How to Predict an Earthquake with a Doughnut
Many scientists believe that predicting earthquakes is still impossible, but the Mogi Doughnut seems more credible than the Quake Quack's theory. Colorful charts do not a seismologist make.
According to the Mogi Doughnut concept, created by the Japanese seismologist it's named after, smaller quakes over decades can increase pressure on faults in the doughnut hole center, which may lead to the Big One. Can the recent uptick in shaking in Southern California be part of a delicious pastry prediction?
Find out after the jump...
According to the LA Times, UC Davis physicist and geologist John Rundle thinks the recent activity-- the quakes in Borrego Springs, Baja Mexico, and Eureka-- are forming a circular pattern with a spot of unusual calm in the SoCal middle.
Tracing the passage of pressure from one fault system to another is a relatively new approach to seismology, but the method has recently proved successful in predicting quakes. Seismologists at the Jet Propulsion Laboratory suspected that the 7.2 Easter quake in Mexicali had increased pressure on a section of the San Jacinto fault system, and predicted an earthquake there. Three months later, Blamo! the San Jacinto fault under Borrego Springs was shaking.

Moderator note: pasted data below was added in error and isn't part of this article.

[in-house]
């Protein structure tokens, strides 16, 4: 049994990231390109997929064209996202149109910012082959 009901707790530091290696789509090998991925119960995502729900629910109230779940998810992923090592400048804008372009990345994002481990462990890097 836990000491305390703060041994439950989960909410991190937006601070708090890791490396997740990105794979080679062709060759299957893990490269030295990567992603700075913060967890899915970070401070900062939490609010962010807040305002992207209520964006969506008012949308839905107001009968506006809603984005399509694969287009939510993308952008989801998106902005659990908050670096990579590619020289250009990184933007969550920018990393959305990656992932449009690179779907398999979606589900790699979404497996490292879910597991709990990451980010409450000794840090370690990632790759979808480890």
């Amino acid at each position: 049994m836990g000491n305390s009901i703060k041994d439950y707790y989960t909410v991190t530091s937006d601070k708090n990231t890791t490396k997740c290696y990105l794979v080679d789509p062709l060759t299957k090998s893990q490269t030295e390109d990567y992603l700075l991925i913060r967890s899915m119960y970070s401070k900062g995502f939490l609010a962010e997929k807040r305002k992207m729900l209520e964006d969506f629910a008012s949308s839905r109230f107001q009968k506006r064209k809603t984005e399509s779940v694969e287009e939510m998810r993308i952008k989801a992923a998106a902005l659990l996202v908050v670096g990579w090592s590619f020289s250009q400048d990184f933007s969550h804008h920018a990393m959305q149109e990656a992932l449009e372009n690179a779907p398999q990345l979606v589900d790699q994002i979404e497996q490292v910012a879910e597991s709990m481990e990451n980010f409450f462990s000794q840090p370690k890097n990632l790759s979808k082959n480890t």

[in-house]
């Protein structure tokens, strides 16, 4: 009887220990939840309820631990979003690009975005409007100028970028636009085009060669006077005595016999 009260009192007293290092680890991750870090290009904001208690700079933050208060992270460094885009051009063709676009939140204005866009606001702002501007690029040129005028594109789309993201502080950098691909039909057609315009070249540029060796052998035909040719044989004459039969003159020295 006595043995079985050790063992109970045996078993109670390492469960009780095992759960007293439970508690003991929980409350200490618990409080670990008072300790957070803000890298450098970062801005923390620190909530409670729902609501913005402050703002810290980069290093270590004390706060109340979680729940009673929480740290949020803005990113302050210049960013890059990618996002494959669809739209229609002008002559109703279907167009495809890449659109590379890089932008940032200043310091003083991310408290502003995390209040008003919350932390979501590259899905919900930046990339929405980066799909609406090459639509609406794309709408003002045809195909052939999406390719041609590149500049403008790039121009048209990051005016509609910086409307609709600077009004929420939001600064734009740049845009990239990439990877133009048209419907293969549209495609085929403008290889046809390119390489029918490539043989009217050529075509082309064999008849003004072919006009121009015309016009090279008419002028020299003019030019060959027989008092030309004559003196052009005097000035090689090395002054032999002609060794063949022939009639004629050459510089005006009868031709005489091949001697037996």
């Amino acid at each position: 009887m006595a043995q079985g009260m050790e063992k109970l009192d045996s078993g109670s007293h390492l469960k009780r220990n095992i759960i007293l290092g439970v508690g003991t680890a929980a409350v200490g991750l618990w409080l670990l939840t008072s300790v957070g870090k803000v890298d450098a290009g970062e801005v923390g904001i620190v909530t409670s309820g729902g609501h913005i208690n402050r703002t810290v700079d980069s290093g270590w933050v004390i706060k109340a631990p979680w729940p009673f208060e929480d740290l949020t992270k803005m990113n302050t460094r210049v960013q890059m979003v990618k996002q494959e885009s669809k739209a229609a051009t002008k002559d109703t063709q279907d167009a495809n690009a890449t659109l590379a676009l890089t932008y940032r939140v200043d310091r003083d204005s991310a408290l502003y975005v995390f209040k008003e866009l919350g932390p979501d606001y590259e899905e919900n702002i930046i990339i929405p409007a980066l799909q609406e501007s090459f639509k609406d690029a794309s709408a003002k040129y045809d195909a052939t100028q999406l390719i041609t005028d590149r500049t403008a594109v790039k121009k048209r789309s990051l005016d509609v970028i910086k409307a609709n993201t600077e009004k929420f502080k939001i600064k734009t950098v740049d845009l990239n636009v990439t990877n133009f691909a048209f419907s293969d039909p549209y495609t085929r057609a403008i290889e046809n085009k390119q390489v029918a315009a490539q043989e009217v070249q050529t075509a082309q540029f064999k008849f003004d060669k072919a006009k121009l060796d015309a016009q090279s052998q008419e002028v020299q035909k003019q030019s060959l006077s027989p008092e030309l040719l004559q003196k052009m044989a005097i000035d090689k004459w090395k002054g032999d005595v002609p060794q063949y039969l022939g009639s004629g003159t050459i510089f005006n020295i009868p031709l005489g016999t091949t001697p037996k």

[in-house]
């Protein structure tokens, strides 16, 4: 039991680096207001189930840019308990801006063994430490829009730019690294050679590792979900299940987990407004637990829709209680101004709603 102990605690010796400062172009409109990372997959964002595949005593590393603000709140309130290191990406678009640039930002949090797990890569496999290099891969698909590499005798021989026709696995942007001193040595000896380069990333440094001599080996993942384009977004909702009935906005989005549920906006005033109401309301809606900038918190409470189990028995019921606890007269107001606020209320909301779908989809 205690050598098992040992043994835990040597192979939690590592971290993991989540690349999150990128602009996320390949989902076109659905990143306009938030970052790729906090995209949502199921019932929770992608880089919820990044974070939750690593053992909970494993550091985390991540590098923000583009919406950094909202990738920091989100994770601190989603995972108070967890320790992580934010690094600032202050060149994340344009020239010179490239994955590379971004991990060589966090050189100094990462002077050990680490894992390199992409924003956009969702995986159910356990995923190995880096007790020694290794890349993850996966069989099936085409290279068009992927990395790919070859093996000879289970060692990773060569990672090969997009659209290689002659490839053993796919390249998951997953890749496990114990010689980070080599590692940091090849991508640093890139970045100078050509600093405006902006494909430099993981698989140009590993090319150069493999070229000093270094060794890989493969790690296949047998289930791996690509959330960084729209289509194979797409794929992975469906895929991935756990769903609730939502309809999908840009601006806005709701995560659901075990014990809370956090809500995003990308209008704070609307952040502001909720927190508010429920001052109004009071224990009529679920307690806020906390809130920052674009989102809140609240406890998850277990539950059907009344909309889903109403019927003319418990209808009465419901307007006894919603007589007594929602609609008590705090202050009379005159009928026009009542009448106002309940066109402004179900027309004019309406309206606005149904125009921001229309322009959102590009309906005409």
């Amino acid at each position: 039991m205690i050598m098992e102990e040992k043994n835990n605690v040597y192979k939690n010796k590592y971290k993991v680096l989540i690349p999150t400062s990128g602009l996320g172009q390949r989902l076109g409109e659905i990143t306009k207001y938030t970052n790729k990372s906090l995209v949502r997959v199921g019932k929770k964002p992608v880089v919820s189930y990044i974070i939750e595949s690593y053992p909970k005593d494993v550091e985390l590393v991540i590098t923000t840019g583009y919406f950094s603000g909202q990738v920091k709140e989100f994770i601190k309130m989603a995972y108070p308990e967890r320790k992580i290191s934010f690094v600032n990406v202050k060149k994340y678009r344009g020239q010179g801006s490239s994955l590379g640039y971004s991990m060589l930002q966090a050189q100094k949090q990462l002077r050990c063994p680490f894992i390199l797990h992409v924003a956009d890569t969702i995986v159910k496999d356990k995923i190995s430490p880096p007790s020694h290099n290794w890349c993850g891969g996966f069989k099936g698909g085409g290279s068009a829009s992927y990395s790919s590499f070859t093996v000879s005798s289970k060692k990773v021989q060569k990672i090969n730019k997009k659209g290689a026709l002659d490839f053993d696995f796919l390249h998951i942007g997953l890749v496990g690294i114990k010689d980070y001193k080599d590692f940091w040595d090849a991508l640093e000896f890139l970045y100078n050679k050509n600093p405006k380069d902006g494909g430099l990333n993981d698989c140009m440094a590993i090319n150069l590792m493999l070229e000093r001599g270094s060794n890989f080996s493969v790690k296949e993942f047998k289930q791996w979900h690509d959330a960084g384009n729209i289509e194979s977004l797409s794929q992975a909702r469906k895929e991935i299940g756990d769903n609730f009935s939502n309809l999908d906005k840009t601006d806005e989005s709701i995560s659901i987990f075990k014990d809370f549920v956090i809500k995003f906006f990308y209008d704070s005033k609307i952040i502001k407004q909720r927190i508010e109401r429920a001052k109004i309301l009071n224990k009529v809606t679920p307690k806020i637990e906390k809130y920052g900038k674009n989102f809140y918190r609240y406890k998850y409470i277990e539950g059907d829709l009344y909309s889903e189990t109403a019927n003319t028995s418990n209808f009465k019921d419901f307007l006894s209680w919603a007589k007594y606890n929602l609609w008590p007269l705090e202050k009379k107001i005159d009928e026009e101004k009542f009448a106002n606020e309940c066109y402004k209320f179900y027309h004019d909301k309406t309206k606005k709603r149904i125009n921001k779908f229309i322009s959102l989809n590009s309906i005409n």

If the a Mogi doughnut is really surrounding Southern California, it means our larger fault systems, the San Andreas, Elsinore and San Jacinto, which need more pressure to blow, have been gaining it in doses from each of these smaller, surrounding quakes. And the big one could be just one pressurized payload away.
Or, this could just be another quake quack theory. With sprinkles on top.